Many of these young people were then forced to undergo a form of radical and coercive resocialization. The practice continued until the 1980s and still happens in other countries, including Japan.

The practice of deprogramming led to a wave of so-called cult/brainwashing cases in which former members were awarded significant damages by juries who were infused with popular anti-cult sentiments.

It took years for the courts to finally accept the fact that most of those joining new religious movements were of age, that they were exercising their own volition, and that they had rights, including religious freedom - even if they were participating in unpopular movements.

The Branch Davidians lost their criminal case and the civil cases they brought. So the legal victories eventually won by some of the controversial NRMs did not directly translate into similar outcomes for the Davidians.

But most so-called cult cases were eventually either settled or overturned on appeal, as courts recognized that “cults” and their members had rights that were associated with other religious groups.

One such case, which involved the Unification Church, made it all the way to the U.S. Supreme Court in 1982. The Unification Church aimed to overturn a Minnesota law requiring any religious group that obtains more than 50% of its funding from non-members to seek government approval before doing fundraising, and to submit annual reports on its fundraising and expenditures.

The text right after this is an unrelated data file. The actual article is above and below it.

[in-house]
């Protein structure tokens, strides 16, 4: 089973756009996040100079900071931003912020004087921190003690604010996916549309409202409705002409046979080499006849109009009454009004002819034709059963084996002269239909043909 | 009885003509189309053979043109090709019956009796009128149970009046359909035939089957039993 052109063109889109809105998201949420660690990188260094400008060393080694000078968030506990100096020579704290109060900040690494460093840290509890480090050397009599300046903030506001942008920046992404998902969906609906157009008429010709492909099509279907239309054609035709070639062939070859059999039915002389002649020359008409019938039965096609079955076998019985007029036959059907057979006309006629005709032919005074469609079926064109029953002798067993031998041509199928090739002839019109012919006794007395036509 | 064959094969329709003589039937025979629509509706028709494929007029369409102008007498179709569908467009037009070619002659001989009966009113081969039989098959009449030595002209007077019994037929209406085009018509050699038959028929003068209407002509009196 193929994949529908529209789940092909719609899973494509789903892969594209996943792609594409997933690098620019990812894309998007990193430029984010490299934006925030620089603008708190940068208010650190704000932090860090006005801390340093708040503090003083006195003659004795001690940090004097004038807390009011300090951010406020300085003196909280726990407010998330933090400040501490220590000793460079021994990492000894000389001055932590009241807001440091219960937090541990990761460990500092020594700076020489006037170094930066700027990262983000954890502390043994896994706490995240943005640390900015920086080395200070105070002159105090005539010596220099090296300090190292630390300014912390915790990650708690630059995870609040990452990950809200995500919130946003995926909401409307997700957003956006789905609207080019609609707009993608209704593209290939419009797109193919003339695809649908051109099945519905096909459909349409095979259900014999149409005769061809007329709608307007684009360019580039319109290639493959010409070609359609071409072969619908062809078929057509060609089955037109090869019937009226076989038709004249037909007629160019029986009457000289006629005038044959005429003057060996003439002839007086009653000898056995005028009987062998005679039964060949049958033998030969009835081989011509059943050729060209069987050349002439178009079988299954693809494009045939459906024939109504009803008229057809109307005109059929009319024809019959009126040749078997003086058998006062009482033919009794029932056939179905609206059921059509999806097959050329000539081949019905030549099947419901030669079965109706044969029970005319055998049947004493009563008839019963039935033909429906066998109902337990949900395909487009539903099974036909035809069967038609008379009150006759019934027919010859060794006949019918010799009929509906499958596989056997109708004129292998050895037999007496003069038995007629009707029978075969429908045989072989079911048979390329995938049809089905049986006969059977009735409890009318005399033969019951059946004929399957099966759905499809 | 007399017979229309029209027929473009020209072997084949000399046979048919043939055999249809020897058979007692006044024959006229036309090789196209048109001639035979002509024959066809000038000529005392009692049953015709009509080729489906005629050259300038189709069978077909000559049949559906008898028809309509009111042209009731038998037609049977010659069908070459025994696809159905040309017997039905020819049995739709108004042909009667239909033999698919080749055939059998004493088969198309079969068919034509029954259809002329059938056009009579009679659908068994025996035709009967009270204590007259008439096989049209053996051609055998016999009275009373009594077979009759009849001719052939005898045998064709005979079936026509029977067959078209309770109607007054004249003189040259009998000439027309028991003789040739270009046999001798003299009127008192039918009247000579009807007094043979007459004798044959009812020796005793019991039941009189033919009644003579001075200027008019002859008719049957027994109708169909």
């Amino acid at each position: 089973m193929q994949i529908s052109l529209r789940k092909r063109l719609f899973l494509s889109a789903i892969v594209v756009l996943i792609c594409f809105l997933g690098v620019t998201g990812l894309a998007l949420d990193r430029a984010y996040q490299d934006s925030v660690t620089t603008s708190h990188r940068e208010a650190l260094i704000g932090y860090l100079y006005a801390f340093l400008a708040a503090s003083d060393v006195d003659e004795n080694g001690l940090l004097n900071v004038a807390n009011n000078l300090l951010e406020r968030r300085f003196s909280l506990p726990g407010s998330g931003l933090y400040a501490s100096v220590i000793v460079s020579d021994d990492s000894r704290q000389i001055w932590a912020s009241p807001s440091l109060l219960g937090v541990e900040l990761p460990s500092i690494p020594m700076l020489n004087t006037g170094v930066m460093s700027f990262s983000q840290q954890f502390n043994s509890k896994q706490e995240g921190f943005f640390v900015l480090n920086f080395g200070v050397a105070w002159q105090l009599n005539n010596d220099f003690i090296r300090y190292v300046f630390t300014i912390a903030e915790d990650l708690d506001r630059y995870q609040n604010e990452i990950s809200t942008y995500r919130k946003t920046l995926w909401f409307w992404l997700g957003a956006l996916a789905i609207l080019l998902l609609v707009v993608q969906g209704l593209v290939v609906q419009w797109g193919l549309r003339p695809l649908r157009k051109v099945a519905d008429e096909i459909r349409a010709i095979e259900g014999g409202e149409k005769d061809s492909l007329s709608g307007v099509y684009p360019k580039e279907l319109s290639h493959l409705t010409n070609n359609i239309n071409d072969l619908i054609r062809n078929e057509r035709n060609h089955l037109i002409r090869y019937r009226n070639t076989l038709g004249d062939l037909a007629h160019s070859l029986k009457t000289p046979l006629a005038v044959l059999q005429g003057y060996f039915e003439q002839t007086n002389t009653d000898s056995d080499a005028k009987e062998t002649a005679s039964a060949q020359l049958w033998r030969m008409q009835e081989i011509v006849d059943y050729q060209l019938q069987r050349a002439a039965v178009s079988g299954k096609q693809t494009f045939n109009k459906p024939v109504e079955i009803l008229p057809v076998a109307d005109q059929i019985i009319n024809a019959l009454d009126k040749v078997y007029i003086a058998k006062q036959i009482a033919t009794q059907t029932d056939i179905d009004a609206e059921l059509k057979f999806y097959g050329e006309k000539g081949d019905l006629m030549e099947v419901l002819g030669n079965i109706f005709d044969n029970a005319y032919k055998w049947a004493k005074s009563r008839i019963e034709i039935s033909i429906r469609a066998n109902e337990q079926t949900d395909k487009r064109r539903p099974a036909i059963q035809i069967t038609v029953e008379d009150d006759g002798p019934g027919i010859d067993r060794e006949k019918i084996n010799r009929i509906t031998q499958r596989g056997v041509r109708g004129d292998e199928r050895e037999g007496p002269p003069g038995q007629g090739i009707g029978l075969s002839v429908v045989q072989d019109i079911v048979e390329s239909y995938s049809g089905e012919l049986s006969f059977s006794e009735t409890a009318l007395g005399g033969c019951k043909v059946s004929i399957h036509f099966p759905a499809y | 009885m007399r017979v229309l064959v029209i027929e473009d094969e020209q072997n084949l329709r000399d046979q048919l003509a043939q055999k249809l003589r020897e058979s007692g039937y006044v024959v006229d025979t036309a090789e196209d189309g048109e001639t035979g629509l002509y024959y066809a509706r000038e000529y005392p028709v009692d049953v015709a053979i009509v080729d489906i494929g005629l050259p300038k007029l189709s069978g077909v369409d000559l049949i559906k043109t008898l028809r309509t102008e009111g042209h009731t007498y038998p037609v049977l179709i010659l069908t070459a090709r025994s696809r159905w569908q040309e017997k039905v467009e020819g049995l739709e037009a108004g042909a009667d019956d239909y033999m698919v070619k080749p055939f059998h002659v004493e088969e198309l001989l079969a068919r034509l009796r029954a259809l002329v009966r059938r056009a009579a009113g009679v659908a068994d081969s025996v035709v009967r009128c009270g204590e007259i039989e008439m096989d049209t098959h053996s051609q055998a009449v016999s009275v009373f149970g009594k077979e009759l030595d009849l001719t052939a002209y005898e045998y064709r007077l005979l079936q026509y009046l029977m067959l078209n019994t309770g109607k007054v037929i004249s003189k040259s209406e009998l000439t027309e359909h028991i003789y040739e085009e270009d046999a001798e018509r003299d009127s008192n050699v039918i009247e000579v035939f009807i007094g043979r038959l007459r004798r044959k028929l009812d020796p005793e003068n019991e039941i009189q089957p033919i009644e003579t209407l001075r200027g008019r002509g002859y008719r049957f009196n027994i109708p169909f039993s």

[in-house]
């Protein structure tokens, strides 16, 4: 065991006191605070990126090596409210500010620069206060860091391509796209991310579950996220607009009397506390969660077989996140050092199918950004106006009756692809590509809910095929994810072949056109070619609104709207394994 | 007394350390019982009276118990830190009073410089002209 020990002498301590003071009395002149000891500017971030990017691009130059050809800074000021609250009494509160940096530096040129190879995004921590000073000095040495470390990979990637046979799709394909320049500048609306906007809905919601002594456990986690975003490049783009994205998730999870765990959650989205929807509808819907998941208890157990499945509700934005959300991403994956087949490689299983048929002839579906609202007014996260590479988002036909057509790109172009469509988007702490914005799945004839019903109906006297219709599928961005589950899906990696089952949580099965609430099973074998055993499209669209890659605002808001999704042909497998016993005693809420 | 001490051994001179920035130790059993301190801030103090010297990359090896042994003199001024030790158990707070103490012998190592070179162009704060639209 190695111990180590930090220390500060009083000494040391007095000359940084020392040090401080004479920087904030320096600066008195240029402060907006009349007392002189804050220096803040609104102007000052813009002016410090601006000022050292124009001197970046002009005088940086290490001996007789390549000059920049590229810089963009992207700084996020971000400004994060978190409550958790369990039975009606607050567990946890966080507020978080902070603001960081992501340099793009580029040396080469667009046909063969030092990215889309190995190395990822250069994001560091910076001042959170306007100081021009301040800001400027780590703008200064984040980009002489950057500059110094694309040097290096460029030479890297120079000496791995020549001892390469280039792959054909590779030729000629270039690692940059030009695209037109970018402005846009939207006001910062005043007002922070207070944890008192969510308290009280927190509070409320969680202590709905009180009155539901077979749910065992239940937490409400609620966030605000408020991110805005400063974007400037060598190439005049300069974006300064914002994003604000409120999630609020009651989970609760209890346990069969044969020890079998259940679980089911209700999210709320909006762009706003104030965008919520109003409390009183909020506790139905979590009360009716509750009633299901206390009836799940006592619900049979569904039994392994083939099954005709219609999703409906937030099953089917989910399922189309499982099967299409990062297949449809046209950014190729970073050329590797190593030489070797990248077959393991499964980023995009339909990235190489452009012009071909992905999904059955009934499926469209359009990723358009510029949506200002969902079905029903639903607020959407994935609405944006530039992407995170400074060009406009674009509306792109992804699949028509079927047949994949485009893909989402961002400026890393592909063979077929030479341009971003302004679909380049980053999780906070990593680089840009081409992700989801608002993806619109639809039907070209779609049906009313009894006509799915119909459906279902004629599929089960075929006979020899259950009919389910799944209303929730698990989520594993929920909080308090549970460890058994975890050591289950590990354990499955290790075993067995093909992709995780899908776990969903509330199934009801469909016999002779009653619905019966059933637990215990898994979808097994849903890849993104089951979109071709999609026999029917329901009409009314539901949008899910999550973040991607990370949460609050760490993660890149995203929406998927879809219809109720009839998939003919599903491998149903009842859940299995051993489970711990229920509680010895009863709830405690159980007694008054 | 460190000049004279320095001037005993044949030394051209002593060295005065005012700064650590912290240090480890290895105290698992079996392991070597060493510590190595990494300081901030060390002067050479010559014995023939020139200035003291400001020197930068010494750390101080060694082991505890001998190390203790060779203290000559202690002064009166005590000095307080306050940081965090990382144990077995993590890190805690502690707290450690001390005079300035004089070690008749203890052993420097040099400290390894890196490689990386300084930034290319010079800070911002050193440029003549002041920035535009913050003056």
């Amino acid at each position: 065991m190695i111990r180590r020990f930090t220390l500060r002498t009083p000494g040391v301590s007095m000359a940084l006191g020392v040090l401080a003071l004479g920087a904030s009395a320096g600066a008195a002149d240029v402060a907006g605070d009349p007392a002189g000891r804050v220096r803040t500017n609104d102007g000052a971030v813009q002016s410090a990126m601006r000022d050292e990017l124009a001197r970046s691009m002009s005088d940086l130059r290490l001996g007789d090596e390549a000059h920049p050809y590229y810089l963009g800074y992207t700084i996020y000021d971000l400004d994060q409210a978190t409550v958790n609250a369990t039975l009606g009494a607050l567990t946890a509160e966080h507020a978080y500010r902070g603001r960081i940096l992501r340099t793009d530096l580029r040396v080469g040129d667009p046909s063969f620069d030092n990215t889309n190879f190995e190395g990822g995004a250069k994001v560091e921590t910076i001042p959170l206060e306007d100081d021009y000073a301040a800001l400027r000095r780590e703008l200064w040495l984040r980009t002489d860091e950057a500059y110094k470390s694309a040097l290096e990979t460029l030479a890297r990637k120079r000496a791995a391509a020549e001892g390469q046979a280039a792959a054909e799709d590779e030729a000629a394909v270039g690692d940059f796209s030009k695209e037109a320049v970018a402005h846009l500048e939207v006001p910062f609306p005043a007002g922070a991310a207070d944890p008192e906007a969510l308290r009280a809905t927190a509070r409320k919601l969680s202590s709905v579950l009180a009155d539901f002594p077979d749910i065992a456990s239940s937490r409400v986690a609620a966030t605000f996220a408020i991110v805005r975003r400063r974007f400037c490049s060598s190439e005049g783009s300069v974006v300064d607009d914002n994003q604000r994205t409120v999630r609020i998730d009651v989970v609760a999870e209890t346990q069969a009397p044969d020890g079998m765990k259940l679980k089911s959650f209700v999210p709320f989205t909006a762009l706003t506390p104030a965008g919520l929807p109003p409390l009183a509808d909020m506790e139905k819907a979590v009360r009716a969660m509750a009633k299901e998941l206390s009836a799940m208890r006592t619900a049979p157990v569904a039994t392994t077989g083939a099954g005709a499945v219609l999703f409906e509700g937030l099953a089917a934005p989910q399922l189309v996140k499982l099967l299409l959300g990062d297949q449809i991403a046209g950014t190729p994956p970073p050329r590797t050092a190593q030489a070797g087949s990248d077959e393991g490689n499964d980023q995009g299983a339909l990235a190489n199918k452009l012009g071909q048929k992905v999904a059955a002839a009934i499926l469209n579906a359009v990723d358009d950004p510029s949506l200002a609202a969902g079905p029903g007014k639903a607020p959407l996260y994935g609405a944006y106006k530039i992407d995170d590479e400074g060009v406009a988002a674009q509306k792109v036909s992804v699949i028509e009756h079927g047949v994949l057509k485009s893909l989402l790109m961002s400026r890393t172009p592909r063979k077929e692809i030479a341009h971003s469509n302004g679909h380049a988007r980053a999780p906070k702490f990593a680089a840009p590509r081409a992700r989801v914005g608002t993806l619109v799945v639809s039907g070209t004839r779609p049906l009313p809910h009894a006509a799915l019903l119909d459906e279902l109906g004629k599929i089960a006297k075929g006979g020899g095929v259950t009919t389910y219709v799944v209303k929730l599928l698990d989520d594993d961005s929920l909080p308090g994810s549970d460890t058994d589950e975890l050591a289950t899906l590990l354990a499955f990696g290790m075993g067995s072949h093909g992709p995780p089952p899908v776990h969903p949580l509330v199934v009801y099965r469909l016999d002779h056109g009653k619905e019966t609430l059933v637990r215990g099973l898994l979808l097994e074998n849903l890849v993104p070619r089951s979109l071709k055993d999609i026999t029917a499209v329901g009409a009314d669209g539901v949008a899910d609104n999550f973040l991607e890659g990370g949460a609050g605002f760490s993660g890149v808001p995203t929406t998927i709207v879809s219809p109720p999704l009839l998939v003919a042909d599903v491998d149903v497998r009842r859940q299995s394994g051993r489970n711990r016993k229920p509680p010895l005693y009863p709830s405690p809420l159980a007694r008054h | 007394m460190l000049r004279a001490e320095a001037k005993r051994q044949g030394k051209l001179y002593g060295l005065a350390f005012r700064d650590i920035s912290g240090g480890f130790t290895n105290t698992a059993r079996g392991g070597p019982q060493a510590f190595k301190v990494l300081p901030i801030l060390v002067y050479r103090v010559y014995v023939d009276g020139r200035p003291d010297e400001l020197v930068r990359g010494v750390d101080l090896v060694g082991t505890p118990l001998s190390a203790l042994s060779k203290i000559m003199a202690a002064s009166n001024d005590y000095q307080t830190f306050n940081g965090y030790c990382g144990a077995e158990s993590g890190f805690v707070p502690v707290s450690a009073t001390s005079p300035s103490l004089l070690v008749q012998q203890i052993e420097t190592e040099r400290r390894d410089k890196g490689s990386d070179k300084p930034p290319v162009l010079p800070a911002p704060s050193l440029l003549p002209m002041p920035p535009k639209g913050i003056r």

In a 5-4 decision, the high court ruled in favor of the Unification Church, though a strong dissent questioned whether the UC had standing as a religious group to challenge the law.

So it’s clear that the application of the term cult has become a battleground, and that those opposing the spread of new religious movements have won the war over how to designate them.

But more and more courts have recognized that members of so-called cults have the same rights as other believers. I hope ordinary people are coming around to that point of view, too – and that they begin to rethink the term “cult.”

The opinions expressed in this commentary are solely those of James T. Richardson.

- CNN Belief Blog

Filed under: Cults • History • Opinion

soundoff (960 Responses)
  1. William

    Eighteen years ago you say? By golly time certainly disappears quickly. It seems like the 17th anniversary was just a year ago!

    April 17, 2011 at 9:20 am |